Friend Borrowed money and has not returned

My friend got money from me for business purpose. For surety he gave only (recive amount witness) Notary public affidavit bond. He told that he will return within few months but he not give the money still now. So how I get money please give me some legal advise

Asked on September 14, 2016 in notary.
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1 Answer(s)

Under the Indian Limitation Act, Section 18, you have a time period of 3 years to recover an outstanding loan, provided the agreement is in written form and notified; as in your case.

You have the following options-


 Civil remedies

The most common civil remedy for recovering money is Order 37 of the Civil Procedure Code, which allows a creditor to file a summary suit. Compared to normal suits, summary suits are disposed of faster. Once the suit is instituted and the summons are issued, the defendant has 10 days to make an appearance, failing which the court assumes the plaintiff 's allegations to be true and, accordingly, awards the plaintiff. If the defendant makes an appearance, the court accepts his defence only if it is convinced that it is substantial to the case in question. Where the matter concerns penalties or any other uncertain amount, one cannot file a summary suit.

Another option is the Negotiable Instruments Act, 1881, which only deals with the recovery of money arising from instruments such as bills of exchange or cheques. The Act contains several sections, each outlining the procedure for recovering money under a specific instrument . For instance, Section 138 explains the procedure to deal with a bounced cheque, whereby a legal notice is to be sent to the defaulter within 30 days of receiving the cheque return memo. If the cheque issuer fails to make a fresh payment within 30 days of receiving the notice, the payee has the right to file a criminal complaint under this Section. However, the complaint should be registered in a magistrate's court within a month of the expiry of the notice period, otherwise your suit will be time-barred . If found guilty, the defaulter can be punished with a prison term of two years and/or a fine, which can be as high as twice the cheque amount.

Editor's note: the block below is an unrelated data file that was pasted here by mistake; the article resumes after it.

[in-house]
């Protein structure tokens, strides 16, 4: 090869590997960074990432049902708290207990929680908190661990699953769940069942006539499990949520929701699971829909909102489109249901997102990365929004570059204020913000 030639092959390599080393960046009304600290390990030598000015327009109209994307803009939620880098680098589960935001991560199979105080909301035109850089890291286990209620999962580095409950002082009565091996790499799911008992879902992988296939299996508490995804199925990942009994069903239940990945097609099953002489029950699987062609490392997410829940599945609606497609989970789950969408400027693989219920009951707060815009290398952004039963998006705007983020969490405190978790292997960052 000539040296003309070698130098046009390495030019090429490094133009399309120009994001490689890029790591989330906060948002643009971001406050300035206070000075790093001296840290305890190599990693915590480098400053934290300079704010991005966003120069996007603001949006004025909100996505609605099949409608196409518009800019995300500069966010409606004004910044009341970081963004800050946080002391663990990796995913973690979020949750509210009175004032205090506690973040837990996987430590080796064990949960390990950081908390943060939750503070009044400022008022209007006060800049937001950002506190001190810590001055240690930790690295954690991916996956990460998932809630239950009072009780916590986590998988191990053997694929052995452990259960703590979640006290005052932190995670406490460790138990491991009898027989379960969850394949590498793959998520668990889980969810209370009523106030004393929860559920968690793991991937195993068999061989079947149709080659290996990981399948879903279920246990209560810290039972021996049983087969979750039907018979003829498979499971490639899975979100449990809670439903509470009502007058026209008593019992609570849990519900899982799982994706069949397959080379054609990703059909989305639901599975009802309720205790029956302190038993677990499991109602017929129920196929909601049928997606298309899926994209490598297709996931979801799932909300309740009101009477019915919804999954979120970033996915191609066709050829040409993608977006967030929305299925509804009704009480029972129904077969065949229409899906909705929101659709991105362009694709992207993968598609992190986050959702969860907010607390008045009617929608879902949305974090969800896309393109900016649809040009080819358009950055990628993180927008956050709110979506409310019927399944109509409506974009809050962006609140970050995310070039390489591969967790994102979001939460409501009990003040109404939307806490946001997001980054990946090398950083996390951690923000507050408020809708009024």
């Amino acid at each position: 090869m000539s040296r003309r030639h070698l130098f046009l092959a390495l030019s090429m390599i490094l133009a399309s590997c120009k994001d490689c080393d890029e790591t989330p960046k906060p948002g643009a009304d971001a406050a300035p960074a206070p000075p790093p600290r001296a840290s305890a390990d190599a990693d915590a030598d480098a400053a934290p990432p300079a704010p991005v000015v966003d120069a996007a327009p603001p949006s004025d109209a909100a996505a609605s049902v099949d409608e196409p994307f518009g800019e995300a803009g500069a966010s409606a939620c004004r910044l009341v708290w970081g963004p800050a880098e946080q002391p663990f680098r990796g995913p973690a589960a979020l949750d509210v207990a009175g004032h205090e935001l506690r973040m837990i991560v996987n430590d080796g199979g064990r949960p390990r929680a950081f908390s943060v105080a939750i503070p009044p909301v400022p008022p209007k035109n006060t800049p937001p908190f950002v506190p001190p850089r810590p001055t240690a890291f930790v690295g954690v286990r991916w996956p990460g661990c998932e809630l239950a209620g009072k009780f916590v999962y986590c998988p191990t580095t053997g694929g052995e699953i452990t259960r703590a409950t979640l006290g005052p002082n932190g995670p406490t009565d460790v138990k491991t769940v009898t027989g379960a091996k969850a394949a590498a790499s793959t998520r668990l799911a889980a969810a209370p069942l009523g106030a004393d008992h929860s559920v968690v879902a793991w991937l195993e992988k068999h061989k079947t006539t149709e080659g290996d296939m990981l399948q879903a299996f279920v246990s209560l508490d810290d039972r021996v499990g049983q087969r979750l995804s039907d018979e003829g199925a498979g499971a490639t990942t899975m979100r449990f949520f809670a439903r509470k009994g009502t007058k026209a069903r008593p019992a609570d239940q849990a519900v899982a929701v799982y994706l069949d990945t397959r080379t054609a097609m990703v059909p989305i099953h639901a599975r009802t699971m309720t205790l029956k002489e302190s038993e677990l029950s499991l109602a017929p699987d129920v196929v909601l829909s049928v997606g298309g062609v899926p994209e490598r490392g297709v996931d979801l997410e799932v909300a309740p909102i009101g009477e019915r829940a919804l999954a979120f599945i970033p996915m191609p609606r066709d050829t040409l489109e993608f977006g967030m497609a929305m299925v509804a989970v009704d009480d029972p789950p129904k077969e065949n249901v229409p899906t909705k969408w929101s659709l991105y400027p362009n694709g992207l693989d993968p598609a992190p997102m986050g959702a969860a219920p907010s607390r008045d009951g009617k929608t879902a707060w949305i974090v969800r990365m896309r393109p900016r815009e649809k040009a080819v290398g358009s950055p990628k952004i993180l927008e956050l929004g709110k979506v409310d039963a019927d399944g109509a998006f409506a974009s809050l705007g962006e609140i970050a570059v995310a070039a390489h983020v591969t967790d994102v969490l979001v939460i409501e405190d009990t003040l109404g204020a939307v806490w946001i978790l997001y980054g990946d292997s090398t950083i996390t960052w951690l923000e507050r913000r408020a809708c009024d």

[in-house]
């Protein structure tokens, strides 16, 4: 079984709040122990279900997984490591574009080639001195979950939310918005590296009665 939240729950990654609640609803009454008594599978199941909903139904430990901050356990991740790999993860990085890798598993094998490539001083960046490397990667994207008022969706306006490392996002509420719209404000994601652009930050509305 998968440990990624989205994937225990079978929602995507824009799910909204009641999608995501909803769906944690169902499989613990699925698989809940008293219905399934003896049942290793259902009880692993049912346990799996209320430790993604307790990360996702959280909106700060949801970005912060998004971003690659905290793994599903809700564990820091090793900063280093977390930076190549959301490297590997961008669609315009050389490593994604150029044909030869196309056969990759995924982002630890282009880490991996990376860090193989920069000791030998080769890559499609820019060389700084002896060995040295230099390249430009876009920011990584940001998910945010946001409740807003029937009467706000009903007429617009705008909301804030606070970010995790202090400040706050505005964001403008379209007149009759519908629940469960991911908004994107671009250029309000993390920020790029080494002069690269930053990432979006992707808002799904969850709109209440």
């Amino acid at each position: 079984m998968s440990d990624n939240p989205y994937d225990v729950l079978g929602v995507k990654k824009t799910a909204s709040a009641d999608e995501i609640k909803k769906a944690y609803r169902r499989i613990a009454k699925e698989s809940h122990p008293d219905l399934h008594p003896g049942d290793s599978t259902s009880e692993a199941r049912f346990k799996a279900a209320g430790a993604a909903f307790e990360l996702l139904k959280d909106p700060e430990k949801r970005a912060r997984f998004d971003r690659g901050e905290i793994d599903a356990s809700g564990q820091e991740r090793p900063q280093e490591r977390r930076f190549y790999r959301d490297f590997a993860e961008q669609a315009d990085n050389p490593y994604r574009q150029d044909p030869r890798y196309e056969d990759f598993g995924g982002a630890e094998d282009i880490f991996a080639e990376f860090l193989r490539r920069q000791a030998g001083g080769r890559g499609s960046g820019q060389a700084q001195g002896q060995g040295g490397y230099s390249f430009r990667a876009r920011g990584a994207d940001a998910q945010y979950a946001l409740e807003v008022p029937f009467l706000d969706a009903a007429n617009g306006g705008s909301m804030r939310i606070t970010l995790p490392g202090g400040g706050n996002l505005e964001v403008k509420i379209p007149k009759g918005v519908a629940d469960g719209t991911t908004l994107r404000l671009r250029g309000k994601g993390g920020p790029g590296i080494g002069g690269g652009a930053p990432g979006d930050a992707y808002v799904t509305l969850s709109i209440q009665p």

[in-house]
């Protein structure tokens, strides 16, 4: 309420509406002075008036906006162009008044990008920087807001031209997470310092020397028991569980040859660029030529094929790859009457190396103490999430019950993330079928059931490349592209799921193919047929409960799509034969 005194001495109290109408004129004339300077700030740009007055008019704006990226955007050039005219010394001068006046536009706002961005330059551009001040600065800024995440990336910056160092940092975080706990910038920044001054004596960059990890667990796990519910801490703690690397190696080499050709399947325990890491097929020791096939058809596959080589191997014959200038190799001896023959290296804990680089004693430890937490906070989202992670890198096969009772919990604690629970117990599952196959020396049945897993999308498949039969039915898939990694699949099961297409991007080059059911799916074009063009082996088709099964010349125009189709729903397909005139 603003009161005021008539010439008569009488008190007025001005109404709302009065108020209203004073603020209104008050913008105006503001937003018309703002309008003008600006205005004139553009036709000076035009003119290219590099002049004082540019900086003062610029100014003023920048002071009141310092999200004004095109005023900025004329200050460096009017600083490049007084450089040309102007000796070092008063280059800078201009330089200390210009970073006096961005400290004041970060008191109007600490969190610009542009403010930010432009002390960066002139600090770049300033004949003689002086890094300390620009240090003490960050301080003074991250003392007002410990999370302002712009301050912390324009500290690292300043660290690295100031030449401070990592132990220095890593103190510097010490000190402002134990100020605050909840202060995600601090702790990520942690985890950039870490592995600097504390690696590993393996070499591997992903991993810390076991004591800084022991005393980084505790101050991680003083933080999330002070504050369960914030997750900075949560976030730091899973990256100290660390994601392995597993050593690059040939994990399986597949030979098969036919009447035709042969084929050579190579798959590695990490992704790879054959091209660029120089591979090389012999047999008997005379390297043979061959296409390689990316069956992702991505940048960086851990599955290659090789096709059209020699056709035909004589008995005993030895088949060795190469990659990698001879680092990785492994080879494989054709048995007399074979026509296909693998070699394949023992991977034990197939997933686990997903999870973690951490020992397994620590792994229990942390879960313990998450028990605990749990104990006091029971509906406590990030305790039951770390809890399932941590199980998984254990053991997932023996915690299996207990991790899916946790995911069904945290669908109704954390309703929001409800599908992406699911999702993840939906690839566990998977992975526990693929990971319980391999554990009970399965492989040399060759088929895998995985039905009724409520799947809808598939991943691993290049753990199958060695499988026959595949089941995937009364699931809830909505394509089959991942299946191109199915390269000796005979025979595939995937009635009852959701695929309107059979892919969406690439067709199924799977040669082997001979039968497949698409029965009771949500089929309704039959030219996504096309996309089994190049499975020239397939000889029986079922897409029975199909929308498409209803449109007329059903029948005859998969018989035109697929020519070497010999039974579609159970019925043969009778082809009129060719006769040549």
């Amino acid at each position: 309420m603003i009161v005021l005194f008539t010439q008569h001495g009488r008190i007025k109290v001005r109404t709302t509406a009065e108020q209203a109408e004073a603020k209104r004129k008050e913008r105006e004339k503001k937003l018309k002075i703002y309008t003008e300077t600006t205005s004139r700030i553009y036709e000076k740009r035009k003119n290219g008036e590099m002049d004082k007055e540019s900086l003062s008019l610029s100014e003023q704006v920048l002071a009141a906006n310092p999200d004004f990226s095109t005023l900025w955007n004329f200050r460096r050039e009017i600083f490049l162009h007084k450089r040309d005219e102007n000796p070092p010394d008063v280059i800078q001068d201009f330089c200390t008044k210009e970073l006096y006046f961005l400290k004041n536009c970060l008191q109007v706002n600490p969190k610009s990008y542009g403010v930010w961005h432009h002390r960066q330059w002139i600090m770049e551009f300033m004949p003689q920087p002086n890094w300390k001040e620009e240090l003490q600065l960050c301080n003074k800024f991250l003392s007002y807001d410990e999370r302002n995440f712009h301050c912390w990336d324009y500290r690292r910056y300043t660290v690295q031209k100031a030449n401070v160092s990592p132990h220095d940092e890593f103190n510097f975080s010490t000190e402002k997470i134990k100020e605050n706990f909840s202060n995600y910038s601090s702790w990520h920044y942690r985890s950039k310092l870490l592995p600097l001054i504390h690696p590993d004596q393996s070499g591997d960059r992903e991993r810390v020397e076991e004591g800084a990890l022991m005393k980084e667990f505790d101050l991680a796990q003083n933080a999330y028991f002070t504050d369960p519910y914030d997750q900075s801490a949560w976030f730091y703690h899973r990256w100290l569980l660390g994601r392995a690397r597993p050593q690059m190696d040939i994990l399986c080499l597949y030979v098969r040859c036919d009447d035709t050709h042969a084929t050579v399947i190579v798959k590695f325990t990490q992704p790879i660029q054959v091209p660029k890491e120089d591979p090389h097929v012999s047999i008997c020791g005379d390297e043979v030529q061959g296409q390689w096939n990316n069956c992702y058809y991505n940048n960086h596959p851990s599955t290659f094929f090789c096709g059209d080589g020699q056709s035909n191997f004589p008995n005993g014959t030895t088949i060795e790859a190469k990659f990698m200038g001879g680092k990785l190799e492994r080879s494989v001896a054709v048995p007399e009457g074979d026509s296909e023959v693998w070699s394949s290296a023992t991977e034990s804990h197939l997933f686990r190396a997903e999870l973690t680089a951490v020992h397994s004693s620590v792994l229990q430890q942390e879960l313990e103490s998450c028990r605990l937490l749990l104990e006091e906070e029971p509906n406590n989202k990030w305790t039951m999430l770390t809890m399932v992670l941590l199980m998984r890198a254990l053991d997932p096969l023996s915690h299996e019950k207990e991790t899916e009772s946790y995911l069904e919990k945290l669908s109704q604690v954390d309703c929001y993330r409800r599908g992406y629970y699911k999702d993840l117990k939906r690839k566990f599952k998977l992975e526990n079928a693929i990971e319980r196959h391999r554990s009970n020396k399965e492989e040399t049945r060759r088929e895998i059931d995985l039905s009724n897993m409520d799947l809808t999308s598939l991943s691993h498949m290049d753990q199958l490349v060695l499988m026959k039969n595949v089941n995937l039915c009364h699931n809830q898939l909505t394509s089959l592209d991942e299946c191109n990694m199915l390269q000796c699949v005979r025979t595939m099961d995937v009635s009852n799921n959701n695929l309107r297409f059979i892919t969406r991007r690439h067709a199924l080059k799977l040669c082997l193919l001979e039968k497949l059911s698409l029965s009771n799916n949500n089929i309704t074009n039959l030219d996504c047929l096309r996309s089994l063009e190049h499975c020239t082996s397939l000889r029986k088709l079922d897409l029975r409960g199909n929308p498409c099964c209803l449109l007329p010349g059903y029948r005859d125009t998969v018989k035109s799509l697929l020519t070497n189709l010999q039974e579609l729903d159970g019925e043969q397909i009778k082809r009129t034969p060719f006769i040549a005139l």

Criminal proceedings

You also have the option of initiating criminal proceedings against the defaulter under the Indian Penal Code, 1860. You can either file a case of criminal breach of trust or cheating, or even mischief. However, criminal proceedings usually take a long time to conclude. So you may end up wasting valuable time and effort in court to recover your dues.

Sections under which a case can be filed-

Section 406 covers criminal breach of trust under the Indian Penal Code.

Section 417 tackles cheating under the IPC.

Section 420 covers punishment for cheating and dishonestly inducing delivery of property under the IPC.

Section 426 covers punishment for mischief under IPC


Out-of-court options

One of the fastest and most economical ways of recovering money is to opt for an out-of-court settlement, such as arbitration or conciliation, provided that the other party is also willing to settle in this manner. If the matter is referred to an arbitrator, the latter hears both the parties and passes an award binding on both. The award can only be appealed on three grounds. One, if it is invalid, two, if the defendant is not given adequate time to present the case, and three, if he was not given notice about the arbitrator's appointment . In fact, if a proposal by an inter-ministerial group set up last year to look into policy and legislative changes to tackle the large number of pending cases is accepted, then the cases of dishonoured cheques will have to be decided only through arbitration, conciliation or settlement by lok adalats.


Answered on September 23, 2016.
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